Custom Catcher
Custom Catcher

#9 – Custom Catcher
– Lost Thunder

Date Reviewed:
December 19, 2018

Ratings Summary:
Standard: 3.19
Expanded: 3.20
Limited: 4.00

Ratings are based on a 1 to 5 scale. 1 is horrible. 3 is average. 5 is great.

Reviews Below:


…I mean, what needs to be said? It’s old-fashioned Pokemon Catcher with 2 copies, it only came out a month ago, and it’s already having a tremendous impact. It’s not even the only card on the list that’s from Lost Thunder! That’s how impactful this set was! But in any case, make sure to keep your copies handy – this card’s likely to be as big a staple as Puzzle of Time was!

…but not like Missing Clover.


Standard: 4/5 (it’s only so low on the least cause it came out so recently)

Expanded: 4/5 (and even then, it made the 2nd spot on our Top 10 list)

Limited: 4/5 (only falling behind the Lost March crew)

Arora Notealus: I can’t even say, “Oh hey look at the impact this card has had since it came out.” But still, there’s something about these 2-for-1 cards that somehow is appealing to a massive level. It probably helps that we’ve got the Lysandre/Pokemon Catcher effect, which has historically proven to be powerful, and it doesn’t have to compete with Guzma as a Supporter, so that’s more good news on this card’s end.

Next Time: Speaking of massively impactful cards from the latest set…


Custom Catcher (LOT 171) debuted in the Lost Thunder expansion set.  This card does two things that Item cards rarely provide:

  • It’s an Item card that straight up lets you draw cards
  • It’s an Item card that allows you to gust your opponent without having to flip a coin

On the face of it, when this card was revealed, it seemed like a four of, and I’ll admit, aside from the brief fourteen games I tried with it back in November, I haven’t used it in a deck since.  I went 7 W 3 L with it in a Lost March build, but I went 1 W 3 L with it in a Zeraora deck.  Records aside, though, I found I just wasn’t using it.  Oranguru gives you the same effect every turn its in play, and Pokemon Catcher would be the superior choice because statistically it’s an equivalent percentage and you don’t have to have two Pokemon Catchers in hand at the same time to use it.  I know Pokemon Catcher and Custom Catcher aren’t apples to apples, but they’re similar enough to make the comparison. Unless you’re using Alolan Ninetales GX, it’s tough to get two Custom Catchers in hand at the same time.

More importantly, records and statistical percentages aside, I found that I just wasn’t using the card.  Guzma and Oranguru get used very frequently.  In a spread deck I’ve been playing recently, Oranguru hits the bench more than fifty percent of the time, and I played the single Guzma I carried in the deck in almost forty percent of my games.  Custom Catcher just wasn’t seeing those same play rates.  Cards that are four ofs in a decklist should rarely go without being played at least once; in my testing – and granted I should probably test it more – there were several games where I didn’t play Custom Catcher a single time.   Sorry, but that just says to me that, while well intentioned, this card just isn’t worth the slots it takes up in a sixty card decklist.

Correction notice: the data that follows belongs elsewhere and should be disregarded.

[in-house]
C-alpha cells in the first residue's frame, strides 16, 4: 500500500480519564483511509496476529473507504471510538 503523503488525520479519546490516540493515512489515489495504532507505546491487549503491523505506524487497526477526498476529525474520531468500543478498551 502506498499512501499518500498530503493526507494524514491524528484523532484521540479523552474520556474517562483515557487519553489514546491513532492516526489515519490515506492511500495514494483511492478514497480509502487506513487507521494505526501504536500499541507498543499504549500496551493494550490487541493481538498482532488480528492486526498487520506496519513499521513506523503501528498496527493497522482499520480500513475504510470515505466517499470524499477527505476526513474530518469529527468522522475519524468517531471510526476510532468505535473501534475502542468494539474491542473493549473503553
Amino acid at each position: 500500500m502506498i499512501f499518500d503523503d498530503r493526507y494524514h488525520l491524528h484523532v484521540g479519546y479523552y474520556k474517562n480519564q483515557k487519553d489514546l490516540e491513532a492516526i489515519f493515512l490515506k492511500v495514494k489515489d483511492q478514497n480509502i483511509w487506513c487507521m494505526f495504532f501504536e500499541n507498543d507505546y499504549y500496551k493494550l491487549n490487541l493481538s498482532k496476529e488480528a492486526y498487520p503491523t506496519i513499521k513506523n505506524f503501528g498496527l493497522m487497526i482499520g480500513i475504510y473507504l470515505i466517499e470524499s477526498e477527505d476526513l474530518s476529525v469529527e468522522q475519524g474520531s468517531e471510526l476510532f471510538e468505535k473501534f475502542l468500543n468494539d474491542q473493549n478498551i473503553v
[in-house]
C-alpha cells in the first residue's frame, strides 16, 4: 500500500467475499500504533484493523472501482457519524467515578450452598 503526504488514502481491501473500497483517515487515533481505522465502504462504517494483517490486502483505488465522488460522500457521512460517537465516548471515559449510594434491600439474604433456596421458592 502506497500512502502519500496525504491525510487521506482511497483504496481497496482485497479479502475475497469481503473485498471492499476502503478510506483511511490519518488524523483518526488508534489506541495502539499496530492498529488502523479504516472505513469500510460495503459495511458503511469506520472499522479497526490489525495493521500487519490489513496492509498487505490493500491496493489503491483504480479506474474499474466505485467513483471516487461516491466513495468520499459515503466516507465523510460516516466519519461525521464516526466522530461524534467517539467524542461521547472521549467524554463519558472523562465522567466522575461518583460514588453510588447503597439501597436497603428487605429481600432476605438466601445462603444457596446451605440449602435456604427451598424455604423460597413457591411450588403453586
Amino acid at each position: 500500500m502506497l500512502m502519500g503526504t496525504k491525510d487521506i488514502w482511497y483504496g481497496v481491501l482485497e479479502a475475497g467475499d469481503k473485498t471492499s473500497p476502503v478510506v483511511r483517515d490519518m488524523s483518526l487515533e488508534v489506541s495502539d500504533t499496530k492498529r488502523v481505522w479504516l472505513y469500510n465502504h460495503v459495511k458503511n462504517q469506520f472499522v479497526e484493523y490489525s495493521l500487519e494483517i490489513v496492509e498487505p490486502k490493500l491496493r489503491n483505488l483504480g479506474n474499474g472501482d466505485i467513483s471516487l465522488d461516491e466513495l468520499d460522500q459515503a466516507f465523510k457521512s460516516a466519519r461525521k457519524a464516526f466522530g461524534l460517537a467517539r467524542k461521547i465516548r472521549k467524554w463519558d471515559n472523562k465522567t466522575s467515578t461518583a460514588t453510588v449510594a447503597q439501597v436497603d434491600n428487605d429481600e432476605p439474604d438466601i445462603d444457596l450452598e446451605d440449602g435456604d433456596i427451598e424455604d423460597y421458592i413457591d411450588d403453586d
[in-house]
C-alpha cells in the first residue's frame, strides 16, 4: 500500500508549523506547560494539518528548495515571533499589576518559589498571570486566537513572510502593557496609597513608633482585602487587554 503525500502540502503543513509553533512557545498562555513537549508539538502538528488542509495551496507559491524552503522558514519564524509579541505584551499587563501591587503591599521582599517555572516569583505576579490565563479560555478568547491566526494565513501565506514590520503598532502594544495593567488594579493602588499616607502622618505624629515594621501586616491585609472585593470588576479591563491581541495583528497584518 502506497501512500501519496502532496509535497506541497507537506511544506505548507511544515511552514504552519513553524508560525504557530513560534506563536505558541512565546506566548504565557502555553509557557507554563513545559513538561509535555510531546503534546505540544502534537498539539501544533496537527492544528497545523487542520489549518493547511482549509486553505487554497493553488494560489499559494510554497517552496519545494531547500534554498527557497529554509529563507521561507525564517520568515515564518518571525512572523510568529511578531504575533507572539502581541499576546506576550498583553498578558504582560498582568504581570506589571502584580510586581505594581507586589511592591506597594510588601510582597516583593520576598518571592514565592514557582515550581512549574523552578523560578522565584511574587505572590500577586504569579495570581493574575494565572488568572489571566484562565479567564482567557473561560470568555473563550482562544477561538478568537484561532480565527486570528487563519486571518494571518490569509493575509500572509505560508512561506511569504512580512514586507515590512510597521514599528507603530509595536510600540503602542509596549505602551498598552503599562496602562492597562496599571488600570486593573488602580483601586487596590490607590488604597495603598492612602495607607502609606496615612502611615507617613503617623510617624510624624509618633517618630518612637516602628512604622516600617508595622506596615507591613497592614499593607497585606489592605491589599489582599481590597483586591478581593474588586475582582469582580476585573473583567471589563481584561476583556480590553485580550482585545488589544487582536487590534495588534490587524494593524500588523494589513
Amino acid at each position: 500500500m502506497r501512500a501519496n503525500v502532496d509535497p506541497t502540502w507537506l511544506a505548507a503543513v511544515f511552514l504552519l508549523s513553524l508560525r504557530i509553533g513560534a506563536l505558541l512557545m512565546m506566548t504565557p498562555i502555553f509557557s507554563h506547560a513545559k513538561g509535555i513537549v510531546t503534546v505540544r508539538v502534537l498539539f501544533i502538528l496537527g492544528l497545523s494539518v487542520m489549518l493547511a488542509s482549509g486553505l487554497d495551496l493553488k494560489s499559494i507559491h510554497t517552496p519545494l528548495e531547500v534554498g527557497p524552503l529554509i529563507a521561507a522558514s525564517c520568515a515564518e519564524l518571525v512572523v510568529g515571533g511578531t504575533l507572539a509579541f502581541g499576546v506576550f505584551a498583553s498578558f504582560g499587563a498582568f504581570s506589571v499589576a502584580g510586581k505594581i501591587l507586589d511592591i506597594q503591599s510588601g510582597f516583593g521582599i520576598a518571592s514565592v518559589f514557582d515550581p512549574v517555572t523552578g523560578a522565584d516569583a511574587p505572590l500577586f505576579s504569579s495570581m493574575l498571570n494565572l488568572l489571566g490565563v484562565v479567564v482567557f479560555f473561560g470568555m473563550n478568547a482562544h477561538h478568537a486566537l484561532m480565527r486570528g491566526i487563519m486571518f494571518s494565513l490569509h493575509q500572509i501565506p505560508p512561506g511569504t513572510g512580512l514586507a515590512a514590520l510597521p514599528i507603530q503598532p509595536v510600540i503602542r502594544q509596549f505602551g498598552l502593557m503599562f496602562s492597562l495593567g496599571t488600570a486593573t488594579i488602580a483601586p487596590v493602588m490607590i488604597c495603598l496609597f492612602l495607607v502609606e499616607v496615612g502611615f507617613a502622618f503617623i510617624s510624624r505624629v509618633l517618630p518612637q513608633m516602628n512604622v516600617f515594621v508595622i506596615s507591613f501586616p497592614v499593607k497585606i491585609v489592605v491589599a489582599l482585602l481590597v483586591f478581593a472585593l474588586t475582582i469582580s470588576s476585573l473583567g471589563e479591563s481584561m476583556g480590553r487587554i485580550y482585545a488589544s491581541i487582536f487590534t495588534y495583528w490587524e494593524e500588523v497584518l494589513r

Standard: 2 out of 5


Like I said, this card probably deserves more attention than I’ve given it, and there are probably decklists that would work better for Custom Catcher than the Zeraora and Lost March lists I tried it in.  I just think that the alternatives to this card – Oranguru and Guzma – are both more effective than Custom Catcher.


Our 9th place pick is another runner-up card from a certain expansion: Custom Catcher from Sun & Moon Lost Thunder, which was the second best card of the set. This is a card which has two different effects depending if you’re willing to play a single copy or play two copies at the same time. If you played one copy, then you draw cards until you have three cards in your hand. If you play two of them at once, then you choose one of your opponent’s Benched Pokemon and switch it with their Active.

I’ve mentioned before that you would either run a full four count or not at all because if you rely on putting just two instead of three or four, then you may risk getting one of them prized. And although you get to reap the effects of Lysandre and still use another Supporter card, you have to have two of them in your hand. If for some reason you badly needed two Custom Catchers in your hand, then Order Pad might help you to some extent if the coin flips cooperated. Another aftermath is that if you did reap the effects of Gust of Wind, then you have just given an opposing Garbodor whose Trashalanche attack gets boosted by 40 more damage. Item lock might not be as prevalent, but it still is in Expanded because of Seismitoad-EX and Vileplume AOR with Irritating Pollen.

Ultimately, it comes down to personal preference in terms of picking your potion. There are other cards that do a similar job but has their own set of advantages and disadvantages. Some decks can cope with it and some won’t. I had this as my personal 4th place pick of the best cards of 2018.


Standard: 3.75/5 (The options that Custom Catcher makes it flexible)

Expanded: 3.5/5 (Item lock makes it hard to find an opportunity to use.)

Limited: 4.75/5 (The only time where Custom Catcher is useless is if you accumulate a large hand or if there’s no Benched Pokemon to prey into)

Notes: When one isn’t enough, using two of them with both your hands is productive enough.